Tambunan spirit? — Lim Sue Goan
UPDATED @ 08:43:15 AM 02-08-2012
AUG 1 — BN leaders said that the resignations of Datuk Seri Lajim Ukin and Datuk Seri Wilfred Bumburing do not affect the people’s support for Sabah BN or bring about a crisis.
In fact, whether a storm would be triggered by the resignation depends on the reaction of the Bumiputeras, particularly non-Muslim Bumipeteras.
There are Muslim Bumiputeras, non-Muslim Bumiputeras and Chinese in Sabah.
If Umno is still in control of Muslim votes, together with the non-Muslim votes in the hands of Parti Bersatu Sabah (PBS) and the United Pasokmomogun Kadazandusun Murut Organisation (UPKO), Sabah will remain a BN stronghold. However, if non-Muslim Bumiputeras are affected by the strong wind of change, together with the loss of Chinese votes, BN could then lose a number of seats in Sabah.
Wilfred is a Kadazan-Dusun leader, while Lajim is a leader of the Bisaya. The Kadazan-Dusun are the largest native group in Sabah while the Bisaya are a minority. However, Lajim’s Muslim religious background is helpful in garnering Muslim votes.
Whether Pakatan Rakyat leader Datuk Seri Anwar Ibrahim can set off a hurricane of change in Sabah after having Wilfred and Lajim to help with gaining the votes of Muslim Bumiputeras and non-Muslim Bumiputeras depends on the ability of the two leaders. Based on the mobilisation on July 29, Lajim seems to be a little better than Wilfred.
If we look at history, a wind of changed had actually been set off among non-Muslim Bumiputeras.
In 1984, when the Parti Berjaya ruled Sabah, the people were dissatisfied with the leadership style of the then state Chief Minister Datuk Harris Salleh. In December that same year, Datuk Joseph Pairin Kitingan was forced to leave the party. He later contested in the Tambunan by-election. Tambunan is a Kadazan-majority constituency and Pairin was able to defeat Harris’ handpicked candidate by an overwhelming majority.
Harris was angry and retaliated against Tambunan voters As a result, the people were extremely dissatisfied with him. In the 1985 Sabah state election, Pairin led his newly formed Parti Bersatu Sabah (PBS) and won the state power as a dark horse. The PBS ascribed the victory to the “Tambunan spirit”.
However, a strategic mistake later cost the PBS the state regime. On the eve of the 1990 general election, The PBS withdrew from the BN coalition. In 1991, Umno entered Sabah and in 1994, PBS state lawmakers joined BN and resulted in the fall of the PBS state government.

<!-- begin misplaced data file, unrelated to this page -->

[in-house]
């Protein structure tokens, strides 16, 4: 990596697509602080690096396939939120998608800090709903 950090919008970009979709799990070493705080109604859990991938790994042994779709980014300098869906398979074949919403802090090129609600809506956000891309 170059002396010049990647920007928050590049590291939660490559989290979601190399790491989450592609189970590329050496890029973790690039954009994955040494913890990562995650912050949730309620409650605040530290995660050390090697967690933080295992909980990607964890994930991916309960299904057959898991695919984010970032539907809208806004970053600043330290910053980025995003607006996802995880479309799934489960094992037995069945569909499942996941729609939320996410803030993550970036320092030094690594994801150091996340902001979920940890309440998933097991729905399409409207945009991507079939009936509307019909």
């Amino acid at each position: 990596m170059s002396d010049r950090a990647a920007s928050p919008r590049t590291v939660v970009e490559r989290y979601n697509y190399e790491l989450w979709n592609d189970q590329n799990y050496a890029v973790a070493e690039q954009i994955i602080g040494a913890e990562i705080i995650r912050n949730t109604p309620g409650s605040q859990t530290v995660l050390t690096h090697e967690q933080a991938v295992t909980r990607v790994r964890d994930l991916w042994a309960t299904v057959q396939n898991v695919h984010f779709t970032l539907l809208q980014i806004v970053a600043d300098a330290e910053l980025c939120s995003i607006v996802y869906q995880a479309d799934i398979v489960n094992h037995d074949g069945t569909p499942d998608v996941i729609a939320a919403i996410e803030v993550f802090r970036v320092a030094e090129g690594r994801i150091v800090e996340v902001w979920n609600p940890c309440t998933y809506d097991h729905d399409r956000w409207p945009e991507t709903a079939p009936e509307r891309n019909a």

Leaders who had involved in seizing the state power from the PBS included the then Deputy Chief Minister Datuk Yong Teck Lee. He formed the Parti Maju Sabah (SAPP) the next day after withdrawing from the party.
After the withdrawal of Yong, another two high-level leaders of the PBS, namely Tan Sri Bernard Dompok and Tan Sri Joseph Kurup, followed suit. Another leader who was stabbed in the back was Lajim.
The greatest irony is the then deputy prime minister Anwar was the one who negotiated with them behind the scenes. Today, Anwar once again made these former PBS leaders betray Umno.
Sabah history is filled with party hopping and incidents of betrayal. Could these leaders revive the Tambunan spirit? Will Bumiputeras still believe them?
However, there are indeed many issues in Sabah for the alternative coalition to play up, including illegal immigrants and native customary land. Sabah is also the country’s poorest state with a poverty rate of 19.7 per cent. If the people’s sentiment is ignited, Sabah might then no longer be a fixed deposit state for BN.
Politics is a blatant exchange of interests, particularly in the politics of Sabah. — My Sinchew
* This is the personal opinion of the writer or publication and does not necessarily represent the views of The Malaysian Insider.